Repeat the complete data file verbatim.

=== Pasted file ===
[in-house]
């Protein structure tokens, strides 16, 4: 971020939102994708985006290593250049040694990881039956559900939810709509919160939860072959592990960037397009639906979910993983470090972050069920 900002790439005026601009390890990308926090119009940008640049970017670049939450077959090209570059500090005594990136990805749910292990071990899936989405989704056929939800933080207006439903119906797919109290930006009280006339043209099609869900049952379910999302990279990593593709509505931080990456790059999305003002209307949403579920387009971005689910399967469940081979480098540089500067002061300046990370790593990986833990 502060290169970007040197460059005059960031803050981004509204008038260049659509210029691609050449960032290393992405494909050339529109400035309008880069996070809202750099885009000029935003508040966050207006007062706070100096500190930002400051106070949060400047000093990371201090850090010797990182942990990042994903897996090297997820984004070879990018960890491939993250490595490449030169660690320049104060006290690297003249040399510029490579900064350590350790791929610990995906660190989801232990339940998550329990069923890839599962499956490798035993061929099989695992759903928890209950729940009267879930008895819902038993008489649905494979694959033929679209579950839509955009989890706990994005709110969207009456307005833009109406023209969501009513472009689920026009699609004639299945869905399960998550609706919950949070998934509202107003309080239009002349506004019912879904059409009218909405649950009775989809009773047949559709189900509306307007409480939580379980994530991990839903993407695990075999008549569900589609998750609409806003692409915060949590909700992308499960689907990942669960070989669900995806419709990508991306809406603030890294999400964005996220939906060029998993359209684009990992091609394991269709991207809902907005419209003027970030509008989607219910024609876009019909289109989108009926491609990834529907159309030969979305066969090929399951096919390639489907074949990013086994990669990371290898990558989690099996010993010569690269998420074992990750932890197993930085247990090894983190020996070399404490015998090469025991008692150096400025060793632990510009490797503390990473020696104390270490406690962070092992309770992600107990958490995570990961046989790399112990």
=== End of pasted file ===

[in-house]
């Protein structure tokens, strides 16, 4: 971020939102994708985006290593250049040694990881039956559900939810709509919160939860072959592990960037397009639906979910993983470090972050069920 900002790439005026601009390890990308926090119009940008640049970017670049939450077959090209570059500090005594990136990805749910292990071990899936989405989704056929939800933080207006439903119906797919109290930006009280006339043209099609869900049952379910999302990279990593593709509505931080990456790059999305003002209307949403579920387009971005689910399967469940081979480098540089500067002061300046990370790593990986833990 502060290169970007040197460059005059960031803050981004509204008038260049659509210029691609050449960032290393992405494909050339529109400035309008880069996070809202750099885009000029935003508040966050207006007062706070100096500190930002400051106070949060400047000093990371201090850090010797990182942990990042994903897996090297997820984004070879990018960890491939993250490595490449030169660690320049104060006290690297003249040399510029490579900064350590350790791929610990995906660190989801232990339940998550329990069923890839599962499956490798035993061929099989695992759903928890209950729940009267879930008895819902038993008489649905494979694959033929679209579950839509955009989890706990994005709110969207009456307005833009109406023209969501009513472009689920026009699609004639299945869905399960998550609706919950949070998934509202107003309080239009002349506004019912879904059409009218909405649950009775989809009773047949559709189900509306307007409480939580379980994530991990839903993407695990075999008549569900589609998750609409806003692409915060949590909700992308499960689907990942669960070989669900995806419709990508991306809406603030890294999400964005996220939906060029998993359209684009990992091609394991269709991207809902907005419209003027970030509008989607219910024609876009019909289109989108009926491609990834529907159309030969979305066969090929399951096919390639489907074949990013086994990669990371290898990558989690099996010993010569690269998420074992990750932890197993930085247990090894983190020996070399404490015998090469025991008692150096400025060793632990510009490797503390990473020696104390270490406690962070092992309770992600107990958490995570990961046989790399112990």